After his recovery, McGeoch opted not to return, so the Banshees recruited former Clock DVA guitarist John Carruthers after Smith exited following the sessions for 1984's dark, atmospheric Hyaena. With 1986's Tinderbox, Siouxsie and the Banshees finally reached the U.S. Top 100 album charts, largely on the strength of the excellent single "Cities in Dust." After 1987's all-covers collection Through the Looking Glass, Carruthers took his leave and was replaced by ex-Specimen guitarist Jon Klein and keyboardist Martin McCarrick for 1988's Peepshow, a techno-inspired outing that gave the group its first U.S. chart single with "Peek-a-Boo."

In 1991 -- the year in which Sioux and Budgie married -- the Banshees performed on the inaugural Lollapalooza tour; their concurrent LP, Superstition was their most commercially successful, spawning their lone U.S. Top 40 hit, "Kiss Them for Me." Another singles collection, Twice Upon a Time, followed in 1992 before the group returned after a long absence with 1995's stylish The Rapture, produced in part by John Cale. A year later, the nostalgia surrounding the reunion of their former heroes the Sex Pistols prompted Siouxsie and the Banshees to finally call it quits; Siouxsie and Budgie turned to the Creatures as their primary project, while Severin composed the score for the controversial film Visions of Ecstasy.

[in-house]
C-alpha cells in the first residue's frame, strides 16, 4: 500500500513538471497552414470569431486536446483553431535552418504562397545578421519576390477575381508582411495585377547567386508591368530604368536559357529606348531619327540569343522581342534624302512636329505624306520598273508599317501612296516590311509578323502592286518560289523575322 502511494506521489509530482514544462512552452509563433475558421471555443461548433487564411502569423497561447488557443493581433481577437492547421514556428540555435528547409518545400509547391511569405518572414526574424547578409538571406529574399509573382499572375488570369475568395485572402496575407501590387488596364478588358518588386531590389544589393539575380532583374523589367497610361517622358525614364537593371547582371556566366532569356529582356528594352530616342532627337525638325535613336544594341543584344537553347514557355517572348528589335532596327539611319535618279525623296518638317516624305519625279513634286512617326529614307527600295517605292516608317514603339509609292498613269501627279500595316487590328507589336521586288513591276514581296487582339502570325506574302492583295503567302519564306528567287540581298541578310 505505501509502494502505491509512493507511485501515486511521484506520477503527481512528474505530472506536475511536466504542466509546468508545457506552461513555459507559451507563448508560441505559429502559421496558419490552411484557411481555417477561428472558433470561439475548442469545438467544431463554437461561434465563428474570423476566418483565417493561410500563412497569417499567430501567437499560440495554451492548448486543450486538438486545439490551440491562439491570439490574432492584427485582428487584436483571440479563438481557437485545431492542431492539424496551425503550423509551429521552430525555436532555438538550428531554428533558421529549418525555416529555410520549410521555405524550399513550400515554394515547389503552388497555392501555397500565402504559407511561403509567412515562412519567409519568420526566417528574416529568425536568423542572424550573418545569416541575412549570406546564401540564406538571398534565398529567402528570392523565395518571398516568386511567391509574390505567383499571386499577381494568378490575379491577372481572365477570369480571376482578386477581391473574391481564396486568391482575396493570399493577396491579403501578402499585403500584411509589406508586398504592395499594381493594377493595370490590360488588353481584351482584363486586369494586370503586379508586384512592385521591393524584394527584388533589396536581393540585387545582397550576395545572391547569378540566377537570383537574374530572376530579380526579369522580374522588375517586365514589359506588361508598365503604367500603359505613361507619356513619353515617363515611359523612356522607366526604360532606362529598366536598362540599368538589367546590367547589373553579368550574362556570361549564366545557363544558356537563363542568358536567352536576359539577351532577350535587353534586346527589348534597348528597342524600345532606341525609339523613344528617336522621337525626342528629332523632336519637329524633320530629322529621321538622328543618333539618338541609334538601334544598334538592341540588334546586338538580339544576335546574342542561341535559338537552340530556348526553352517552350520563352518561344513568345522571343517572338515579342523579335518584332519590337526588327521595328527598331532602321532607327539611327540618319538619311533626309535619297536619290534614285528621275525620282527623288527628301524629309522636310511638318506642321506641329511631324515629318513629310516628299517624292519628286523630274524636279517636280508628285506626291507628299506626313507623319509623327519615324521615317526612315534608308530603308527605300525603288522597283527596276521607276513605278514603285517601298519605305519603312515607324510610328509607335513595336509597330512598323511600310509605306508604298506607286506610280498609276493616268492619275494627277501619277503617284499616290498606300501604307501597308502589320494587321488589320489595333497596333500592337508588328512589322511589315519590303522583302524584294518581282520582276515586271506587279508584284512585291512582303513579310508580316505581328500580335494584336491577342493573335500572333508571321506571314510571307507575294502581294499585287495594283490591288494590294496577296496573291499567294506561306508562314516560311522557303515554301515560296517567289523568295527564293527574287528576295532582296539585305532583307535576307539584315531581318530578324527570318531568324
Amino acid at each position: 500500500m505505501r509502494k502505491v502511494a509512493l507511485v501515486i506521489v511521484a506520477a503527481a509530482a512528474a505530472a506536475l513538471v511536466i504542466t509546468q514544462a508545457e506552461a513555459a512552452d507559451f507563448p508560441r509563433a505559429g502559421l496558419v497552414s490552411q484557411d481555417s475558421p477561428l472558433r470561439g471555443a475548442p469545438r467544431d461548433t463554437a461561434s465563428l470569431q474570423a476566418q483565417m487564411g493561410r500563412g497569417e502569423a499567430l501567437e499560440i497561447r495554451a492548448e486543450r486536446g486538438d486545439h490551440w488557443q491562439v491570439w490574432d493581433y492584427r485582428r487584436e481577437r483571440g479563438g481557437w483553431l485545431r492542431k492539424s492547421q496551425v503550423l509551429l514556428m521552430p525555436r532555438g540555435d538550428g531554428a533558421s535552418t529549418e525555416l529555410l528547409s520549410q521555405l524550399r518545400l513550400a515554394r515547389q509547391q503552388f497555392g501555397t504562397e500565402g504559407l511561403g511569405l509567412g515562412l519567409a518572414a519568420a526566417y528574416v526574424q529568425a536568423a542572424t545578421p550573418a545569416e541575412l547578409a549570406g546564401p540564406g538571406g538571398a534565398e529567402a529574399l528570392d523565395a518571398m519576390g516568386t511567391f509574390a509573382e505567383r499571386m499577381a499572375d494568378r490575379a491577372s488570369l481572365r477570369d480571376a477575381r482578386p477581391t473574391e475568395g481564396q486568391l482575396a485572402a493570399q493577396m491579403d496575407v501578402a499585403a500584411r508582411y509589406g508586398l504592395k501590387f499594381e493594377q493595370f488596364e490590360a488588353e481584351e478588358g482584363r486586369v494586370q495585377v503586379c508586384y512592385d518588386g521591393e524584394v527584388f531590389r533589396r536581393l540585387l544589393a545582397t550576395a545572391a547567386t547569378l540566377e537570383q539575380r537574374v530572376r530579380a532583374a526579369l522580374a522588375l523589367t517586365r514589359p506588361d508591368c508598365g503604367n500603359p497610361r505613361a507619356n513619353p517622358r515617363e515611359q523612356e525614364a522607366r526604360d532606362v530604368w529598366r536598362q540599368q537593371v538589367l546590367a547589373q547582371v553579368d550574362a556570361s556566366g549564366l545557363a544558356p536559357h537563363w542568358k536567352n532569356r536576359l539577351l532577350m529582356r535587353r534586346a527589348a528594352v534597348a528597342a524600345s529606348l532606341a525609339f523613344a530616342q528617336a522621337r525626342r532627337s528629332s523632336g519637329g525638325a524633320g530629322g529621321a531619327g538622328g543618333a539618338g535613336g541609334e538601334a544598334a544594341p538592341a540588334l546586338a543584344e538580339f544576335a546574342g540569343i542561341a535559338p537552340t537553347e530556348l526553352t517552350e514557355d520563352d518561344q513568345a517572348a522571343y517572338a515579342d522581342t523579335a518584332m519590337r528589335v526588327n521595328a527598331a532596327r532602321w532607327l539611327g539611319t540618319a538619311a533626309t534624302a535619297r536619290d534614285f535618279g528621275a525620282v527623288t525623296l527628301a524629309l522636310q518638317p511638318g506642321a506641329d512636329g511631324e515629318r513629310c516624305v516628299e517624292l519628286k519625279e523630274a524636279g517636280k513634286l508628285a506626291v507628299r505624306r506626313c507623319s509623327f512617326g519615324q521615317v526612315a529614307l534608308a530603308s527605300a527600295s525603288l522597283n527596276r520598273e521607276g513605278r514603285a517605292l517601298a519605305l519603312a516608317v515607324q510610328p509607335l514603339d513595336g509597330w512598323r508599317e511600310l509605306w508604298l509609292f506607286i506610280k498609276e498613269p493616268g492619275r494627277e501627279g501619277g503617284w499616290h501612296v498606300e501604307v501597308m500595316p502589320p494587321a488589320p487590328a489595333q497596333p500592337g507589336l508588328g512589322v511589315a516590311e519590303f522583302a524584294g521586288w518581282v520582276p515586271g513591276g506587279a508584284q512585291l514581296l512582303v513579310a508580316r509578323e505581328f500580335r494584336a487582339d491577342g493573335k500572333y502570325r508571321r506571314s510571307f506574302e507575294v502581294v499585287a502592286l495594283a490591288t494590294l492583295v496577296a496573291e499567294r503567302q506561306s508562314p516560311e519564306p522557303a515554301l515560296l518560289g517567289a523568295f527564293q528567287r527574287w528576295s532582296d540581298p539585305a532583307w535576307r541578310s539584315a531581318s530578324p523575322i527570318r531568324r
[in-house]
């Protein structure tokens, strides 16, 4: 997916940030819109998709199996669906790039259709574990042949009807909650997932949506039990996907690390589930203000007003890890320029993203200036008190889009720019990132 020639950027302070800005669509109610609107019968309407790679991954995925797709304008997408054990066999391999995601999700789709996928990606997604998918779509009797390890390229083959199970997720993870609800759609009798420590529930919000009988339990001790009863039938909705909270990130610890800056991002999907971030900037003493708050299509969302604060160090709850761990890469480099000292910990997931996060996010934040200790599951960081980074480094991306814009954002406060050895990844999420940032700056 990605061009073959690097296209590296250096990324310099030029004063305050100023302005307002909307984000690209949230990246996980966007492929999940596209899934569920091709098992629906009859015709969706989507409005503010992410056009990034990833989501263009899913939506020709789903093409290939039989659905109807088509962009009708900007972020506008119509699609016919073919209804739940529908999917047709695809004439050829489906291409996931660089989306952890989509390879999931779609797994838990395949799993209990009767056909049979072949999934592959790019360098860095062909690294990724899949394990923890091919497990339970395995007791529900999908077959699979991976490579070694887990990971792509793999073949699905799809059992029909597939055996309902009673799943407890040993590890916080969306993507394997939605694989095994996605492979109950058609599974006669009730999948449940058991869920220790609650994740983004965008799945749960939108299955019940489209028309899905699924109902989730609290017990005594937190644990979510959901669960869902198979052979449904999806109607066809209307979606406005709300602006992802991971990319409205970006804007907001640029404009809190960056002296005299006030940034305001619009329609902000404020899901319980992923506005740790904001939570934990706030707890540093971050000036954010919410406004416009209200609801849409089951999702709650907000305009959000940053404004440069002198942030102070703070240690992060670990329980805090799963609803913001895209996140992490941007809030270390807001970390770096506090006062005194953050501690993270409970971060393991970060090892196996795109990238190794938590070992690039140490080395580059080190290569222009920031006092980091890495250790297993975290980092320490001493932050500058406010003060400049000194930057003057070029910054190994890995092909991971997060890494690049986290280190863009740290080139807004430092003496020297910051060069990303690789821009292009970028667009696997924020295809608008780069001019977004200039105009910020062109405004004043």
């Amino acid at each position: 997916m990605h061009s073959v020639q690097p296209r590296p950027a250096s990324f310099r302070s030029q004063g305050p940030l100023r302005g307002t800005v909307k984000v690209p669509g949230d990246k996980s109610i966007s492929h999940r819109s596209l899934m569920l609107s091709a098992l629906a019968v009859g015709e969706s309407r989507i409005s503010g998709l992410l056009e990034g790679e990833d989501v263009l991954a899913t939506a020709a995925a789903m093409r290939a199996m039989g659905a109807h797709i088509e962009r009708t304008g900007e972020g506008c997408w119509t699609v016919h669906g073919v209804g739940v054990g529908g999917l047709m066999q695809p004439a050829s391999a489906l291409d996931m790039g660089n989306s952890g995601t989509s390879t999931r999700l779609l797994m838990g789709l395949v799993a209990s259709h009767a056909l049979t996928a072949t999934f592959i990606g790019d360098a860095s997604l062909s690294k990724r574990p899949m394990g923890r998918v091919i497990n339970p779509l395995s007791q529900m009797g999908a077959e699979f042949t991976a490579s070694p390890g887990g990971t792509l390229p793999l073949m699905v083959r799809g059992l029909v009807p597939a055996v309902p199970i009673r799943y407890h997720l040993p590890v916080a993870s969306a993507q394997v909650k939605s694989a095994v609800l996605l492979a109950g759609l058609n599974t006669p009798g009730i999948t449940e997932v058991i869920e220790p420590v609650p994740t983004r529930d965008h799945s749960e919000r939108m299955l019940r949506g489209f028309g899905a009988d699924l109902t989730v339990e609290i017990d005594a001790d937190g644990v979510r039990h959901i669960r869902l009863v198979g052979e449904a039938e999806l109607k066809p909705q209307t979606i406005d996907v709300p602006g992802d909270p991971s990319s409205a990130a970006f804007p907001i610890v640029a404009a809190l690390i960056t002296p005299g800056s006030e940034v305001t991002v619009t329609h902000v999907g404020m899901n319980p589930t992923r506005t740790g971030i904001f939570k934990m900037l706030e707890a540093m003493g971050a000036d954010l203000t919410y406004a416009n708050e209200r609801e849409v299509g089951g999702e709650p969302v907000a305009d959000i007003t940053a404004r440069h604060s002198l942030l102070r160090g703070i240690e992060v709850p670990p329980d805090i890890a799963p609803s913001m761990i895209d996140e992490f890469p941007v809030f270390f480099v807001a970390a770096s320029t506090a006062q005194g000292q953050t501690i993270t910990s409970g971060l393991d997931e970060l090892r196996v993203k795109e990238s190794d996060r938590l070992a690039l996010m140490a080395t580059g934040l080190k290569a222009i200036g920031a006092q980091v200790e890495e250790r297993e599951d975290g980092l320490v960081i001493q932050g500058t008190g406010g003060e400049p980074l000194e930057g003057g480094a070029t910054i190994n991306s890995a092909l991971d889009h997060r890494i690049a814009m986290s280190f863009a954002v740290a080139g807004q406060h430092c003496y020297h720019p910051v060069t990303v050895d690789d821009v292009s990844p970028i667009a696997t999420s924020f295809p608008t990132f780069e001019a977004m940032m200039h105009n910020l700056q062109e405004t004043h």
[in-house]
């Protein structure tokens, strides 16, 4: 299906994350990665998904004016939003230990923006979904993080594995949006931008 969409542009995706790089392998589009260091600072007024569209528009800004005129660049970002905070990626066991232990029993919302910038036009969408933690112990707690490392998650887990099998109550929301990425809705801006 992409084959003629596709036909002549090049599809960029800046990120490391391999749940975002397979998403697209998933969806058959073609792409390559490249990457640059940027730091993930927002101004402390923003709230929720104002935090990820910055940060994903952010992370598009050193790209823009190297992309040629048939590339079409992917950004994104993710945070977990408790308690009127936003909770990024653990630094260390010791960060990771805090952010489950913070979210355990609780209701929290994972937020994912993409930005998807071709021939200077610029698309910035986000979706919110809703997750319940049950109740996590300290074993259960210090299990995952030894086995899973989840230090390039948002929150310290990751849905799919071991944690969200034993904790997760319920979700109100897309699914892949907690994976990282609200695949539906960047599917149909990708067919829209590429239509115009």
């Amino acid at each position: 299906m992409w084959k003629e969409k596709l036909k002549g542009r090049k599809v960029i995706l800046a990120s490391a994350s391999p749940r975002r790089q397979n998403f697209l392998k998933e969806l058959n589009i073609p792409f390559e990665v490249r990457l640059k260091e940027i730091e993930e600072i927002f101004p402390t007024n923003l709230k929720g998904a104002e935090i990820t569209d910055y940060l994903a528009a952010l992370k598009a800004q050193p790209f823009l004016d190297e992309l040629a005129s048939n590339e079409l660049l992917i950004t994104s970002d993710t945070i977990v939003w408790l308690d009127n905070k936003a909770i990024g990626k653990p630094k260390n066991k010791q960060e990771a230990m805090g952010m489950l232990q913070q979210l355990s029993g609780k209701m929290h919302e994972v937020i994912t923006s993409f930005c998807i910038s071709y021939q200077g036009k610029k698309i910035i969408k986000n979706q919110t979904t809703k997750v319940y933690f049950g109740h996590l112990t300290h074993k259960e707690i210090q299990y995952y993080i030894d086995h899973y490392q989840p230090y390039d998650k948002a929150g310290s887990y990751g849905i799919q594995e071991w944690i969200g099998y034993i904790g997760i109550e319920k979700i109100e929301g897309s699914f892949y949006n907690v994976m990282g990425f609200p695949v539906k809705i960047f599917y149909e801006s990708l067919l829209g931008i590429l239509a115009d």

It's fairly safe to say that after the rather bland and lackluster, pompous career-ending album The Rapture, hope for a Siouxsie and the Banshees reunion (albeit live or otherwise) was probably less than enthusiastic. Siouxsie Sioux and Budgie had been making post-breakup waves with the Creatures, and Steven Severin seemed to settle in nicely in his little world of ambient music and erotic poetry. All that Banshees business seemed to be locked away in the past. So when it was announced that the reunited core three of Sioux, Budgie, and Severin would be playing a handful of shows across America and England, it was greeted with surprise and curiosity. What would they do? Was this another big cash in on the punk revival, à la the Sex Pistols reunion? Amazingly, it was quite the contrary. The lack of a huge itinerary made the shows that did happen seem more intimate. But the real treat of the shows (especially the London one, captured on Seven Year Itch and its related DVD release) was the set list. While in the States concessions were made for some of the tunes that made a (surprising) dent on the radio, the U.K. set list was a purist's dream. Culling material from early albums such as Kaleidoscope, The Scream, and Join Hands was not only a way to retain some semblance of respect, but it was the logical thing to do given the fickleness of casual fans who probably wouldn't have made the trek to wherever to see them. This tour and its CD and DVD releases were made for the true fans, the longtime supporters who understood that the true magic of the band was found in its ability to make music that was genuinely interesting and out of the bounds of standard play lists and popular fads. A gem of a live record, Seven Year Itch leaves the listener satisfied that for once a great band got together and opted for class instead of mediocrity.

Fields Of Haze.